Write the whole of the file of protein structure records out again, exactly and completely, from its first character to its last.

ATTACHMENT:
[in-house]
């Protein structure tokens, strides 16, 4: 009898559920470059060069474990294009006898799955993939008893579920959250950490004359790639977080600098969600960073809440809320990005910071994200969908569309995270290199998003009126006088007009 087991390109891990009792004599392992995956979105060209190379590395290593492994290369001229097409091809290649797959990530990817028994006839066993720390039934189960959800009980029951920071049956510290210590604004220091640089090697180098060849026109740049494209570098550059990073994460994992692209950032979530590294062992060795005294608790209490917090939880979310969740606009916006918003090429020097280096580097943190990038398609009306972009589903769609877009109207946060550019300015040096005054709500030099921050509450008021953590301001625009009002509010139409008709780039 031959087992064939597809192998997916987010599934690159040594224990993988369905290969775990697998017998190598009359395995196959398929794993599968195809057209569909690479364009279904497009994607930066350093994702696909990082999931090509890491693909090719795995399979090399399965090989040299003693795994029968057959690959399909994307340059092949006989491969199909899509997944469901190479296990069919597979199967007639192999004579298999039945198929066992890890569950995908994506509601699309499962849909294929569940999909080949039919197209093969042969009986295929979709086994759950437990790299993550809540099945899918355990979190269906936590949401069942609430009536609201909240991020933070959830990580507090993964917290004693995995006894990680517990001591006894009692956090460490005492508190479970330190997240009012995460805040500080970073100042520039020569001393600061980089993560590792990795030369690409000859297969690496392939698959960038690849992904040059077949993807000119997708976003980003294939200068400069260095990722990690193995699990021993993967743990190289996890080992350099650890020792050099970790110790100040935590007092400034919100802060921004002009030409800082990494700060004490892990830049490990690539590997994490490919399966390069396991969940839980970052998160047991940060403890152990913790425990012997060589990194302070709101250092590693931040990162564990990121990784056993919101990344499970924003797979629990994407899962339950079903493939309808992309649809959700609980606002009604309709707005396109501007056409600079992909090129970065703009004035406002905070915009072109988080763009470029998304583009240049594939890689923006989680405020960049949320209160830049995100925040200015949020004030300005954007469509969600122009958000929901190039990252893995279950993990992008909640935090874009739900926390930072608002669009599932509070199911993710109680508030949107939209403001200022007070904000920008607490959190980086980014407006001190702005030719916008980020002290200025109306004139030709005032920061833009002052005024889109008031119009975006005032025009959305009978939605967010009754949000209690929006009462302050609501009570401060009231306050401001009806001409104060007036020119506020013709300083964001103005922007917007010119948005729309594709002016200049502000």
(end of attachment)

[in-house]
């Protein structure tokens, strides 16, 4: 009898559920470059060069474990294009006898799955993939008893579920959250950490004359790639977080600098969600960073809440809320990005910071994200969908569309995270290199998003009126006088007009 087991390109891990009792004599392992995956979105060209190379590395290593492994290369001229097409091809290649797959990530990817028994006839066993720390039934189960959800009980029951920071049956510290210590604004220091640089090697180098060849026109740049494209570098550059990073994460994992692209950032979530590294062992060795005294608790209490917090939880979310969740606009916006918003090429020097280096580097943190990038398609009306972009589903769609877009109207946060550019300015040096005054709500030099921050509450008021953590301001625009009002509010139409008709780039 031959087992064939597809192998997916987010599934690159040594224990993988369905290969775990697998017998190598009359395995196959398929794993599968195809057209569909690479364009279904497009994607930066350093994702696909990082999931090509890491693909090719795995399979090399399965090989040299003693795994029968057959690959399909994307340059092949006989491969199909899509997944469901190479296990069919597979199967007639192999004579298999039945198929066992890890569950995908994506509601699309499962849909294929569940999909080949039919197209093969042969009986295929979709086994759950437990790299993550809540099945899918355990979190269906936590949401069942609430009536609201909240991020933070959830990580507090993964917290004693995995006894990680517990001591006894009692956090460490005492508190479970330190997240009012995460805040500080970073100042520039020569001393600061980089993560590792990795030369690409000859297969690496392939698959960038690849992904040059077949993807000119997708976003980003294939200068400069260095990722990690193995699990021993993967743990190289996890080992350099650890020792050099970790110790100040935590007092400034919100802060921004002009030409800082990494700060004490892990830049490990690539590997994490490919399966390069396991969940839980970052998160047991940060403890152990913790425990012997060589990194302070709101250092590693931040990162564990990121990784056993919101990344499970924003797979629990994407899962339950079903493939309808992309649809959700609980606002009604309709707005396109501007056409600079992909090129970065703009004035406002905070915009072109988080763009470029998304583009240049594939890689923006989680405020960049949320209160830049995100925040200015949020004030300005954007469509969600122009958000929901190039990252893995279950993990992008909640935090874009739900926390930072608002669009599932509070199911993710109680508030949107939209403001200022007070904000920008607490959190980086980014407006001190702005030719916008980020002290200025109306004139030709005032920061833009002052005024889109008031119009975006005032025009959305009978939605967010009754949000209690929006009462302050609501009570401060009231306050401001009806001409104060007036020119506020013709300083964001103005922007917007010119948005729309594709002016200049502000």